St. Catherine was rededicated Blessed Kateri Tekakwitha on January 1, 1980,.  Known as the "Lily of the Mohawks," Blessed Kateri Tekakwitha is the first Native American to be beatified.  

When Most Holy Name of Jesus' new church was completed in the early 1980's, the name of Holy Name was changed to Most Holy Name of Jesus/St. Kateri Tekakwitha and the Zeba church was closed and sold to the Department of Natural Resources.

St. Ann Church, Baraga

In 1886 Father Gerhard Terhorst of Holy Name Church in Assinins saw the need for a separate parish in the growing lumbering town of Baraga two miles away.  Through the use of donated land and labor, the first church in Baraga was built at the same location as the present structure.

By the turn of the 20th century the community and the congregation grew significantly, prompting the need for a larger church.  In 1902 the small church building was cut in half and a 30-foot section added in the center.  The position of the church was also changed at that time.  The building was turned around from a north-south position, formerly facing Ontonagon Road, to an east-west position facing the bay.  But the uniquely renovated church was hit by disaster some years later.  On November 18, 1918, a fire of unknown origin destroyed the church.

The parish wasted no time in rebuilding its house of worship.  Bishop Frederic Eis dedicated a new brick structure on May 27, 1920.  The sanctuary was renovated in 1936.  In 1947 a basement hall was added to the church, again through the use of volunteer labor by parishioners.

As the facilities were expanded, so too did the spiritual life further develop when the mission because independent from Assinins and raised to parish status.  Bishop Thomas L. Noa made the declaration effective December 29, 1949.

Sacred Heart, L'Anse

Prior to 1871, one large settlement called L'Anse consisted of the present day L'Anse, Baraga and Assinins.  Assinins was the original center of activity and the site of Bishop Frederic Baraga's mission in the area.

Present day L'Anse received its first church in 1872.  One of the Bishop Baraga's successor priests in the region, Father Gerhard Terhorst, quickly recognized the booming economy in L'Anse and began construction of a wooden church and a three-room rectory there.  This first church was dedicated to St. Joseph.  From 1872-1886 Father Terhorst traveled from Assinins to L'Anse to offer Mass every Sunday.  In 1886 L'Anse received its first resident pastor, Father Anatole O. Pelisson.

Despite a rapid succession of priests in the early years, the parish membership continued to increase.  A larger, stone church--the one in use today--was constructed in 1894.  This structure was originally dedicated to St. Joseph, but the name was later changed to Sacred Heart.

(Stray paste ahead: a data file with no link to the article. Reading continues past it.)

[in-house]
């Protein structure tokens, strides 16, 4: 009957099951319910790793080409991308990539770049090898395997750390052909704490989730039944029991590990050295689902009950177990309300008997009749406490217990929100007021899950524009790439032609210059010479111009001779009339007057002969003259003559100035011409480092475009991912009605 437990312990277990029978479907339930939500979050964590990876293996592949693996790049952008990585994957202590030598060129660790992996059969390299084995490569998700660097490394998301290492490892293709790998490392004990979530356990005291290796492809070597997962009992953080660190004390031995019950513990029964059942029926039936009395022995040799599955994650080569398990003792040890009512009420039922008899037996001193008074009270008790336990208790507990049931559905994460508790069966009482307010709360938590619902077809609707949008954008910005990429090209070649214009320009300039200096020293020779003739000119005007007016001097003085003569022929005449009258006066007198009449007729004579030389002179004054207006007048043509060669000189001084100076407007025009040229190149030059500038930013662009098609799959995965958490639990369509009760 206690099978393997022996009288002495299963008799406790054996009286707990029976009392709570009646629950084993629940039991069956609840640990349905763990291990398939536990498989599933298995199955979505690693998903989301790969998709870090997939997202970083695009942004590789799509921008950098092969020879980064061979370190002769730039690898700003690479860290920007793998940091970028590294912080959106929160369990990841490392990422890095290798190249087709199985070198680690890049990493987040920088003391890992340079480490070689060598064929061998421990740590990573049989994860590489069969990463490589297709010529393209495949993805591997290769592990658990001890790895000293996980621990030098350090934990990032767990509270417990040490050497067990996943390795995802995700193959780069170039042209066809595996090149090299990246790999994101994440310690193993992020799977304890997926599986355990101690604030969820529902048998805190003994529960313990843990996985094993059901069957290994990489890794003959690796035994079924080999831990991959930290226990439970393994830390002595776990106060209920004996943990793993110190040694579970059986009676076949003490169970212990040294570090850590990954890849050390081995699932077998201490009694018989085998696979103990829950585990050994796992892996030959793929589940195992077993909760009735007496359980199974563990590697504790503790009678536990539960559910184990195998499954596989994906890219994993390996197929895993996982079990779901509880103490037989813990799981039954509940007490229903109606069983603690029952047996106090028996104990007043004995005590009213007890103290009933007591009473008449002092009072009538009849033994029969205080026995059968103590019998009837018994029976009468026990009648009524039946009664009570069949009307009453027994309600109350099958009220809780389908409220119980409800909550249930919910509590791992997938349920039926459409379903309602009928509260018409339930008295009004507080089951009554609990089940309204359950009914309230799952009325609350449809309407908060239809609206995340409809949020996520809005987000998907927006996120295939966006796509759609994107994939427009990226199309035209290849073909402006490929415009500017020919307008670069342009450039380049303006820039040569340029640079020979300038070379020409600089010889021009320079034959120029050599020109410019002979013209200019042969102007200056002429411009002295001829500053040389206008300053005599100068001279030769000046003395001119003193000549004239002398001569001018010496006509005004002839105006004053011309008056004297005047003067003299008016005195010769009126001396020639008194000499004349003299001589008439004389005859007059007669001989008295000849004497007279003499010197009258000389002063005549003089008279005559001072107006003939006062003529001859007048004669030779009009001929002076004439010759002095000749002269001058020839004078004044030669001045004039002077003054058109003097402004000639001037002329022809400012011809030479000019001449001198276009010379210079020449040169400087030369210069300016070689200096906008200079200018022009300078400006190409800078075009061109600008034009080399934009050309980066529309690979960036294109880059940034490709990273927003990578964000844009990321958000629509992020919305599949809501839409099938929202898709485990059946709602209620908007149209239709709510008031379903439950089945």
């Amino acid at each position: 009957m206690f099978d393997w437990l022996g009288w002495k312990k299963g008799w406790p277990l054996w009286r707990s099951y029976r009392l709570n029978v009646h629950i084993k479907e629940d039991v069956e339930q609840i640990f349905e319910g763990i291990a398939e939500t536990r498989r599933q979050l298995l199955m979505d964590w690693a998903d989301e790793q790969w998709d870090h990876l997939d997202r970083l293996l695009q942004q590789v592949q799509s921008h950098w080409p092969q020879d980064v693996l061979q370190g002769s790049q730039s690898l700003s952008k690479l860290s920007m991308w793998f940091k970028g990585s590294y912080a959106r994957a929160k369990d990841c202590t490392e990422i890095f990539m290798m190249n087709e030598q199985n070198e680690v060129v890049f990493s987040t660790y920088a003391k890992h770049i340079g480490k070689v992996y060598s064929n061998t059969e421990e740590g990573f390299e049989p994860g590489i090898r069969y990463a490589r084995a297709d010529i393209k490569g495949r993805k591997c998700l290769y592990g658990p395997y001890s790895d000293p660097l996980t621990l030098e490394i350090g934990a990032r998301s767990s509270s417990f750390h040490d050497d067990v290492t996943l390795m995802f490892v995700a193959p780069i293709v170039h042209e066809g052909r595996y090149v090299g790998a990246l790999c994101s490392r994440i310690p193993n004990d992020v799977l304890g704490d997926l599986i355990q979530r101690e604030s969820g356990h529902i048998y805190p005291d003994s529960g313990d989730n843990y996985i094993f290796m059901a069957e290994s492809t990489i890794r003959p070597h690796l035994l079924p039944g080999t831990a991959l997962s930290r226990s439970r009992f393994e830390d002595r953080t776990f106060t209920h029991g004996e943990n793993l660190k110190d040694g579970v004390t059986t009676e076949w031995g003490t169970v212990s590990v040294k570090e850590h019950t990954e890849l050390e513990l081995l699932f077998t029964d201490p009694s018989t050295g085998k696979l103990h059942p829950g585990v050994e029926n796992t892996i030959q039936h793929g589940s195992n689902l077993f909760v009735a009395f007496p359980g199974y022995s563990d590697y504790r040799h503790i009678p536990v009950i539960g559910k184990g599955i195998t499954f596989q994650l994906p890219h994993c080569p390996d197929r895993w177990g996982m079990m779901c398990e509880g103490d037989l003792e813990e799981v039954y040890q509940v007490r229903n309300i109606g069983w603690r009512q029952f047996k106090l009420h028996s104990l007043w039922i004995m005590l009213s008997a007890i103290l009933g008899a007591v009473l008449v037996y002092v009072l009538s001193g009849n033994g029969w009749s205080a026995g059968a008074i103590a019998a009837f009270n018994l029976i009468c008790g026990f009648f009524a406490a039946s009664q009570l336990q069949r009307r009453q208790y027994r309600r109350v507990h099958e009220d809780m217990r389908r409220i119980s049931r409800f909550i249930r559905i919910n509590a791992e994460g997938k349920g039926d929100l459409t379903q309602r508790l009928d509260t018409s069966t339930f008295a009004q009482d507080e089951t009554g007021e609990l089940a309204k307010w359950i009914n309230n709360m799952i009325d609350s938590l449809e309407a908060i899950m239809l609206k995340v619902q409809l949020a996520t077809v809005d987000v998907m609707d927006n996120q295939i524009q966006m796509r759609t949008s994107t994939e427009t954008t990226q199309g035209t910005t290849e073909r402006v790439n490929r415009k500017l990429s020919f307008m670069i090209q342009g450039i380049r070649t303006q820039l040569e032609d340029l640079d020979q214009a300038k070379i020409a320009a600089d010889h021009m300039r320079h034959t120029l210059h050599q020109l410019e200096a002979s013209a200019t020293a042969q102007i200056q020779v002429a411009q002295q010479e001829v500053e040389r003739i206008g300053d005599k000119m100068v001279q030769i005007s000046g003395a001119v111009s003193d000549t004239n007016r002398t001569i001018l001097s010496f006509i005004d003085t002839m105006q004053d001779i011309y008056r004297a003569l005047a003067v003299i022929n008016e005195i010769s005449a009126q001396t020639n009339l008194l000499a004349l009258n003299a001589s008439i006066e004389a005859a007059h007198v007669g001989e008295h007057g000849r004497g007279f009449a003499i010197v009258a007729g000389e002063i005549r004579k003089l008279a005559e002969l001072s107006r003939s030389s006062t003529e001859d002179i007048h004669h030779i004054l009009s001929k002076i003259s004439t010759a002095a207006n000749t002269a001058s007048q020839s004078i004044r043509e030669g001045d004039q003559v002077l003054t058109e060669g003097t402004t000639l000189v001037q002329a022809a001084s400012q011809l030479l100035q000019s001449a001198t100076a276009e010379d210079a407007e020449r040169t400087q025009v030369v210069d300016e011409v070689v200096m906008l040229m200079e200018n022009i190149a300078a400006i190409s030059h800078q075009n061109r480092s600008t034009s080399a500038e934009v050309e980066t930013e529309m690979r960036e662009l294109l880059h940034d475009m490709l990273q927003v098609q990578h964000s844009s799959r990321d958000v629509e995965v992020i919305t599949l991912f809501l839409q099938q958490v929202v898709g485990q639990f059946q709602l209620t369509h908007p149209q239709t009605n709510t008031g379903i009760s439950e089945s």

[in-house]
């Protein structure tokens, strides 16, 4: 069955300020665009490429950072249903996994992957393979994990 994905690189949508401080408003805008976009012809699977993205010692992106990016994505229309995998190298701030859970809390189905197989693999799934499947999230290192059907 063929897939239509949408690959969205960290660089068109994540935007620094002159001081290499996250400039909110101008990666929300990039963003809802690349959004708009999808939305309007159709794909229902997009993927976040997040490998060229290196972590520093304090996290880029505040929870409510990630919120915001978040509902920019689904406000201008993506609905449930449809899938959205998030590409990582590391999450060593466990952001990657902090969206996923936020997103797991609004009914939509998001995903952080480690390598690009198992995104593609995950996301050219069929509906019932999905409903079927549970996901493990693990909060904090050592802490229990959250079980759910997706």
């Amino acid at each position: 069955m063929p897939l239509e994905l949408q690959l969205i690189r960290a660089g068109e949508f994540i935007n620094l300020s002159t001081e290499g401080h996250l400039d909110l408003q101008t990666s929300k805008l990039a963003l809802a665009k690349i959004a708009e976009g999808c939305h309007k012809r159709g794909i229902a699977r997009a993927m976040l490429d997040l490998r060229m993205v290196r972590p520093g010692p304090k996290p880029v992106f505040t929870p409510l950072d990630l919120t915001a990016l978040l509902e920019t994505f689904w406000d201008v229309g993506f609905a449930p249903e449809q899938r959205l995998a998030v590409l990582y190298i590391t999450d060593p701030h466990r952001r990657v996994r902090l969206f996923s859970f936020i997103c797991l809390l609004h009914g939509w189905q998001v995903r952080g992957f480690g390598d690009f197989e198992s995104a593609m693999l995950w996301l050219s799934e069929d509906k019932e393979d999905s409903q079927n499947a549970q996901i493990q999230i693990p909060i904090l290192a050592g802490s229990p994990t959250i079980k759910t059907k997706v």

The church had to be rebuilt in 1912.  A fire on January 30 left only the stone walls standing.  In 1925 the present church was remodeled and enlarged and a sacristy and chapel added.  In the 1930s Father Albert Pelissier made alterations to the rectory.  A new rectory was completed in 1967.  

The first women religious to serve the parish were the Dominican Sisters from Adrian, Michigan, who offered the young people a summer religious education program from 1928 to 1936.

Sacred Heart School

Looking to start a parochial school, Sacred Heart parish secured the aid of the Sisters of St. Joseph of Carondolet from St. Louis Missouri.  In 1945 a house across the street from the church was used for a convent and the first catechetical school, which included a music department.

A fund was started for the construction of a parochial school.  On June 13, 1954, ground was broken for construction of the school on Baraga Avenue overlooking Keweenaw Bay.  Earlier that spring a building on Baraga Avenue was purchased and renovated for the Sacred Heart Convent.

During construction of the school, the sisters taught classes from October 1954 to the following spring in the church, sacristy, chapel and basement hall.  Attendance was so high the first year that enrollment had to be temporarily capped at 142.  Classes were taught for the first time in the new school March 7, 1955.  At first, only second through sixth grades were taught, using just three classrooms.  Bishop Thomas L. Noa dedicated the school on September 18 that year.

By September 1958 the school was composed of first through eighth grades.  The first lay teacher was also hired that year.  In the years that followed, a shortage of teaching sisters led to an increase of lay instructors.  

Sacred Heart School, now one of only eight Catholic schools in the Diocese of Marquette, continues to serve the L’Anse parish as well as St. Ann Parish in Baraga and Most Holy Name of Jesus/St. Kateri Tekakwitha Parish at Assinins. The school is staffed by one religious sister from the Franciscan Sisters of Christian Charity and four lay teachers serving students from Young 5 Kindergarten through grade 8. The administration and staff are eager to carry on the teaching ministry maintained by the Sisters of St. Joseph for almost half a century and inspired to continue the educational mission established so long ago by Father Frederic Baraga, the Snowshoe Priest.